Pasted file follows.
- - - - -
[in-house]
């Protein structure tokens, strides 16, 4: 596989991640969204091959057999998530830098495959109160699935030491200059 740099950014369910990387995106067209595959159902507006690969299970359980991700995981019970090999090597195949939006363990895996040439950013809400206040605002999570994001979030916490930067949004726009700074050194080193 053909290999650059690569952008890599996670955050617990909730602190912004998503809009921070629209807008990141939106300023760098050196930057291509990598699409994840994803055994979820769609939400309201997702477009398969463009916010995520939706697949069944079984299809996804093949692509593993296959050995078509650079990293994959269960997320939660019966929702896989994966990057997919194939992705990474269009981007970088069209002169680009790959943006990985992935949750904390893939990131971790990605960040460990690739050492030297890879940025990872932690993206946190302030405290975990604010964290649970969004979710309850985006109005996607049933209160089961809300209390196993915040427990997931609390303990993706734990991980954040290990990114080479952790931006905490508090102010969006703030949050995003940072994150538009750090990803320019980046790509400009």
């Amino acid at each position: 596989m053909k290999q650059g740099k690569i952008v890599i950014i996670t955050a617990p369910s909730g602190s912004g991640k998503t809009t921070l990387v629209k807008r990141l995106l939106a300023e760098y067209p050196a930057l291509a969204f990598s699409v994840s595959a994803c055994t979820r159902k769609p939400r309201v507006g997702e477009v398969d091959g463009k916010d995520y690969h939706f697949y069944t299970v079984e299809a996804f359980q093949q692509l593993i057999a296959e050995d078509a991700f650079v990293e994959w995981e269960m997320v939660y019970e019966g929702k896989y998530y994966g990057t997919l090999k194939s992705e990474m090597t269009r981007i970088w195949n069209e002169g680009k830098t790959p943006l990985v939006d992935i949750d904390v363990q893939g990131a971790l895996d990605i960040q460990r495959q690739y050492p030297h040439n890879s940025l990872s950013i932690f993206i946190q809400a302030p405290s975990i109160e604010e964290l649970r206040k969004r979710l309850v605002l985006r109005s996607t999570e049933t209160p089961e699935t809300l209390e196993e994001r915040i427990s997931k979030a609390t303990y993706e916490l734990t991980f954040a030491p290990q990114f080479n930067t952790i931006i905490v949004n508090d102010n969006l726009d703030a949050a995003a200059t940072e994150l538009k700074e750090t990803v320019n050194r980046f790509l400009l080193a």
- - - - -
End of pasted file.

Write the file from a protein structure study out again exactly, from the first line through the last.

[in-house]
């Protein structure tokens, strides 16, 4: 596989991640969204091959057999998530830098495959109160699935030491200059 740099950014369910990387995106067209595959159902507006690969299970359980991700995981019970090999090597195949939006363990895996040439950013809400206040605002999570994001979030916490930067949004726009700074050194080193 053909290999650059690569952008890599996670955050617990909730602190912004998503809009921070629209807008990141939106300023760098050196930057291509990598699409994840994803055994979820769609939400309201997702477009398969463009916010995520939706697949069944079984299809996804093949692509593993296959050995078509650079990293994959269960997320939660019966929702896989994966990057997919194939992705990474269009981007970088069209002169680009790959943006990985992935949750904390893939990131971790990605960040460990690739050492030297890879940025990872932690993206946190302030405290975990604010964290649970969004979710309850985006109005996607049933209160089961809300209390196993915040427990997931609390303990993706734990991980954040290990990114080479952790931006905490508090102010969006703030949050995003940072994150538009750090990803320019980046790509400009």
């Amino acid at each position: 596989m053909k290999q650059g740099k690569i952008v890599i950014i996670t955050a617990p369910s909730g602190s912004g991640k998503t809009t921070l990387v629209k807008r990141l995106l939106a300023e760098y067209p050196a930057l291509a969204f990598s699409v994840s595959a994803c055994t979820r159902k769609p939400r309201v507006g997702e477009v398969d091959g463009k916010d995520y690969h939706f697949y069944t299970v079984e299809a996804f359980q093949q692509l593993i057999a296959e050995d078509a991700f650079v990293e994959w995981e269960m997320v939660y019970e019966g929702k896989y998530y994966g990057t997919l090999k194939s992705e990474m090597t269009r981007i970088w195949n069209e002169g680009k830098t790959p943006l990985v939006d992935i949750d904390v363990q893939g990131a971790l895996d990605i960040q460990r495959q690739y050492p030297h040439n890879s940025l990872s950013i932690f993206i946190q809400a302030p405290s975990i109160e604010e964290l649970r206040k969004r979710l309850v605002l985006r109005s996607t999570e049933t209160p089961e699935t809300l209390e196993e994001r915040i427990s997931k979030a609390t303990y993706e916490l734990t991980f954040a030491p290990q990114f080479n930067t952790i931006i905490v949004n508090d102010n969006l726009d703030a949050a995003a200059t940072e994150l538009k700074e750090t990803v320019n050194r980046f790509l400009l080193a």